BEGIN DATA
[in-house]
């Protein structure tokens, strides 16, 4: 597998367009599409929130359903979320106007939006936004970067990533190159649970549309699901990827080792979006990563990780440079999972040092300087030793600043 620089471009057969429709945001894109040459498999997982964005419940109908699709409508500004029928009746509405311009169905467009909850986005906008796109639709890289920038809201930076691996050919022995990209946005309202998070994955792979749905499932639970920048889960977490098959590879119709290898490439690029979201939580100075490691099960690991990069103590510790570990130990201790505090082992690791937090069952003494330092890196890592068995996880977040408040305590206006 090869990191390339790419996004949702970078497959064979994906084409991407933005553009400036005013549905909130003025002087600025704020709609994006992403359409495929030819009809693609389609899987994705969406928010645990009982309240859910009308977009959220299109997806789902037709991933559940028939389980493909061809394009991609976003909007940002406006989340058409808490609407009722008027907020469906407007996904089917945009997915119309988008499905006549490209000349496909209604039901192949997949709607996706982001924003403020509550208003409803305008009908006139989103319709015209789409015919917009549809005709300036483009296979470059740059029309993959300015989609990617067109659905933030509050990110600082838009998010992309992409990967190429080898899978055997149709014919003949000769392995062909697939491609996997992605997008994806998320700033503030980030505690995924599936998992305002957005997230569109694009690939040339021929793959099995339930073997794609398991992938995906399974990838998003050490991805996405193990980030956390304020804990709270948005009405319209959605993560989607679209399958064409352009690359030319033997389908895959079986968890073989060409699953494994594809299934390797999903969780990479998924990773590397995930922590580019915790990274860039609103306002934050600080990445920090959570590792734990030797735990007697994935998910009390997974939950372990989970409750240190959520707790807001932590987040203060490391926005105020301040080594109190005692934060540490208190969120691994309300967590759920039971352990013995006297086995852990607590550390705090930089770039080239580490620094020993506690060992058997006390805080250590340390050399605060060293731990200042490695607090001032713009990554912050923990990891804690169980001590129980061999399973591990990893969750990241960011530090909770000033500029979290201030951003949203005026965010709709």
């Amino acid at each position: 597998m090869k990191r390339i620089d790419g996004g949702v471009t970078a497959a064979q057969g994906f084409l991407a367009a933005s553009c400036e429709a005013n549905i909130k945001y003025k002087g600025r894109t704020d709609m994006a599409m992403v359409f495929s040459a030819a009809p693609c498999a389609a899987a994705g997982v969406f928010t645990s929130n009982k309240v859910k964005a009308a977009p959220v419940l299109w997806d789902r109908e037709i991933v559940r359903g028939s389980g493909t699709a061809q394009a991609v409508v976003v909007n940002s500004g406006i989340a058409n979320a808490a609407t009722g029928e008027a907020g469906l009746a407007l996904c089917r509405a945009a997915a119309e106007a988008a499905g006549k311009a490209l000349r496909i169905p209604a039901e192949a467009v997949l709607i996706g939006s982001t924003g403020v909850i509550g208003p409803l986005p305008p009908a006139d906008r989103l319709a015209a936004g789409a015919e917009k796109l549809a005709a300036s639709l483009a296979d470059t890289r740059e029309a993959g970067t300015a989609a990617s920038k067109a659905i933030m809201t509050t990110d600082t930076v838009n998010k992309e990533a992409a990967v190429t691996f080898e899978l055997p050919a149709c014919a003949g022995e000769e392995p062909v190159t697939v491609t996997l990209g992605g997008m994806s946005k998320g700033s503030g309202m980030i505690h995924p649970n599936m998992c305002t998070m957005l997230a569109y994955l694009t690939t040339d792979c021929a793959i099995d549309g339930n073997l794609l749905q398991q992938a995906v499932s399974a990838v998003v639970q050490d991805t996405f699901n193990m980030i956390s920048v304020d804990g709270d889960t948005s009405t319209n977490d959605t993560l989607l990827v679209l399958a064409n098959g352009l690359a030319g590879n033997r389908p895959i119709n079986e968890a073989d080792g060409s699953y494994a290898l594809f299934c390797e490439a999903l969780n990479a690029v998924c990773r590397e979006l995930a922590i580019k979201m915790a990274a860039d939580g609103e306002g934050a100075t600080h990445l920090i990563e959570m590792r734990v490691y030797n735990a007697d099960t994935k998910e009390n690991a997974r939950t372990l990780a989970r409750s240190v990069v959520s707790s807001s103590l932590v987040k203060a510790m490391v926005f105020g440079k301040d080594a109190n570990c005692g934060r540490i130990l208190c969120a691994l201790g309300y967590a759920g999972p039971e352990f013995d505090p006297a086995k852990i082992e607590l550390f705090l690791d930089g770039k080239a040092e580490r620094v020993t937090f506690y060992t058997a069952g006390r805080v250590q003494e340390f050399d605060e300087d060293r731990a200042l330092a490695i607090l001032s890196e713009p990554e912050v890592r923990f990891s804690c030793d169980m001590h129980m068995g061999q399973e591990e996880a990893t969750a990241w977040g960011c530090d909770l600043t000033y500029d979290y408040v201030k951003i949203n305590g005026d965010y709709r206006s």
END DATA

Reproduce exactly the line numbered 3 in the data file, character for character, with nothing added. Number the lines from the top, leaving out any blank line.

């Amino acid at each position: 597998m090869k990191r390339i620089d790419g996004g949702v471009t970078a497959a064979q057969g994906f084409l991407a367009a933005s553009c400036e429709a005013n549905i909130k945001y003025k002087g600025r894109t704020d709609m994006a599409m992403v359409f495929s040459a030819a009809p693609c498999a389609a899987a994705g997982v969406f928010t645990s929130n009982k309240v859910k964005a009308a977009p959220v419940l299109w997806d789902r109908e037709i991933v559940r359903g028939s389980g493909t699709a061809q394009a991609v409508v976003v909007n940002s500004g406006i989340a058409n979320a808490a609407t009722g029928e008027a907020g469906l009746a407007l996904c089917r509405a945009a997915a119309e106007a988008a499905g006549k311009a490209l000349r496909i169905p209604a039901e192949a467009v997949l709607i996706g939006s982001t924003g403020v909850i509550g208003p409803l986005p305008p009908a006139d906008r989103l319709a015209a936004g789409a015919e917009k796109l549809a005709a300036s639709l483009a296979d470059t890289r740059e029309a993959g970067t300015a989609a990617s920038k067109a659905i933030m809201t509050t990110d600082t930076v838009n998010k992309e990533a992409a990967v190429t691996f080898e899978l055997p050919a149709c014919a003949g022995e000769e392995p062909v190159t697939v491609t996997l990209g992605g997008m994806s946005k998320g700033s503030g309202m980030i505690h995924p649970n599936m998992c305002t998070m957005l997230a569109y994955l694009t690939t040339d792979c021929a793959i099995d549309g339930n073997l794609l749905q398991q992938a995906v499932s399974a990838v998003v639970q050490d991805t996405f699901n193990m980030i956390s920048v304020d804990g709270d889960t948005s009405t319209n977490d959605t993560l989607l990827v679209l399958a064409n098959g352009l690359a030319g590879n033997r389908p895959i119709n079986e968890a073989d080792g060409s699953y494994a290898l594809f299934c390797e490439a999903l969780n990479a690029v998924c990773r590397e979006l995930a922590i580019k979201m915790a990274a860039d939580g609103e306002g934050a100075t600080h990445l920090i990563e959570m590792r734990v490691y030797n735990a007697d099960t994935k998910e009390n690991a997974r939950t372990l990780a989970r409750s240190v990069v959520s707790s807001s103590l932590v987040k203060a510790m490391v926005f105020g440079k301040d080594a109190n570990c005692g934060r540490i130990l208190c969120a691994l201790g309300y967590a759920g999972p039971e352990f013995d505090p006297a086995k852990i082992e607590l550390f705090l690791d930089g770039k080239a040092e580490r620094v020993t937090f506690y060992t058997a069952g006390r805080v250590q003494e340390f050399d605060e300087d060293r731990a200042l330092a490695i607090l001032s890196e713009p990554e912050v890592r923990f990891s804690c030793d169980m001590h129980m068995g061999q399973e591990e996880a990893t969750a990241w977040g960011c530090d909770l600043t000033y500029d979290y408040v201030k951003i949203n305590g005026d965010y709709r206006s």